Deviations From Flex Bison

Ger Hobbelt edited this page Jul 7, 2016 · 17 revisions
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Lex Patterns

Literal tokens

WARNING: vanilla zaach/jison has 'easy keyword' support turned on all the time

The section currently describes the GerHobbelt fork which has the

%options easy_keyword_rules

feature while vanilla jison has not (at least not a pullreq for this is posted by me (@GerHobbelt) and accepted.

Hence vanilla jison will work as if you implicitly specified %options easy_keyword_rules in every lexer of yours.

When the lexer 'easy keyword' option has been turned on in your lexer file / section using

%options easy_keyword_rules

you will notice that token "foo" will match whole word only, while ("foo") will match foo anywhere unless.

See issue #63 and GHO commit 64759c43.

Under The Hood

Technically what happens is that %options easy_keyword_rules turns on lexer rule inspection and where it recognizes that a rule ends with a literal character, then the regex word edge \\b check is appended to the lexer regex for the given rule.

Longest rule matching

The lexer will use the first rule that matches the input string unless you use %options flex, in which case it will use the rule with the longest match.

Additions

Because Jison uses JavaScript’s regular expression engine, it is possible to use some metacharacters that are not present in Flex patterns.

See for a full list of available regex metacharacters the MDN documentation: Using Special Characters

Negative Lookahead

Flex patterns support lookahead using /, Jison adds negative lookahead using /!.

Under The Hood

Technically what happens is that /\<atom> and /!\<atom> are 1:1 replaced by the regex expressions (?=\<atom>) and (?!\<atom>) respectively.

Advanced Grouping Options

Jison supports as advanced grouping options

  • non-grouping brackets (?:PATTERN),
  • positive lookahead (?=PATTERN) and
  • negative lookahead (?!PATTERN).

yymore, yyless, etc...

The flex macros yymore() and yyless must be rewritten to use the Jison lexer's JavaScript API calls:

Braces in actions

Within lexer actions use %{ ... %} delimiters if you want to use block-style statements, e.g.:

.*  %{
  if (true) {
    console.log('test');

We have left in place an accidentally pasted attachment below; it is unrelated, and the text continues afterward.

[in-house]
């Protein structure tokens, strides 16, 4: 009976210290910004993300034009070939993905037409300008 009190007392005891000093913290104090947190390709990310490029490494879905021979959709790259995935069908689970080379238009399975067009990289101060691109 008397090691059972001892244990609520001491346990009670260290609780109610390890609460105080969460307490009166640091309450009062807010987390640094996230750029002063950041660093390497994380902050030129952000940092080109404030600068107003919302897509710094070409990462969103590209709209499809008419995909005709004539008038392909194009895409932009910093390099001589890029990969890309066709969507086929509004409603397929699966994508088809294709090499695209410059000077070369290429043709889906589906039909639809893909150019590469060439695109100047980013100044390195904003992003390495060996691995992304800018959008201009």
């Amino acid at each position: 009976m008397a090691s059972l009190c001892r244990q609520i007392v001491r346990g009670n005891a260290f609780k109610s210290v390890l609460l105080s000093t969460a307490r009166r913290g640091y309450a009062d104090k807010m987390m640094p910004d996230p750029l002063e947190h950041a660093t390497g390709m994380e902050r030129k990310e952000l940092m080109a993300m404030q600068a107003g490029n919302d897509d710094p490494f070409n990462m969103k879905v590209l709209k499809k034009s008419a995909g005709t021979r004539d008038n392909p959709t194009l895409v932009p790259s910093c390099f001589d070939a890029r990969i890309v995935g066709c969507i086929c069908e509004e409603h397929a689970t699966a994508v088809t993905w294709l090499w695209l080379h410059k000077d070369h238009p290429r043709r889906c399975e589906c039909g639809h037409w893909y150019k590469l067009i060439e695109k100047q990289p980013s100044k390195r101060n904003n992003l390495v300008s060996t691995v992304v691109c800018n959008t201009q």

}
  // ...
%}

Within parser actions you may alternatively use {{ .. }} delimiters for the same purpose:

test
  : STRING EOF  {{
    if (true) {
      console.log('test');
    }
    // ...
    return $1;
  }}
  ;

though Jison also supports %{ ... %} multi-line action blocks in the grammar rules:

test
  : STRING EOF  %{
    if (true) {
      console.log('test');
    }
    // ...
    return $1;
  }%
  ;

See issue #85

Semantic Actions

Actions should contain JavaScript instead of C, naturally.

Braces

As of Jison v0.2.8, you no longer need to use double braces {{...}} around grammar rule action code blocks.

From now on, single braces {...} suffice.

Short-hand syntax

There is a short-hand arrow syntax:

 exp:    ...
         | '(' exp ')' -> $2
         | exp '+' exp -> $1 + $3

Accessing values and location information

Normally, you’ld have to use the position of the corresponding nonterminal or terminal in the production, prefixed by a dollar sign $, e.g.:

 exp:    ...
         | '(' exp ')'
             { $$ = $2; }

Now, you can also access the value by using the name of the nonterminal instead of its position, e.g.:

 exp:    ...
         | '(' exp ')'
             { $$ = $exp; }

If the rule is ambiguous (the nonterminal appears more than once,) append a number to the end of the nonterminal name to disambiguate the desired value:

 exp:    ...
         | exp '+' exp
             { $$ = $exp1 + $exp2; }

Association by name leads to a looser coupling (and is easier to grok.)

This also works for accessing location information (compare with the Bison manual on Named references and their Actions and Locations section):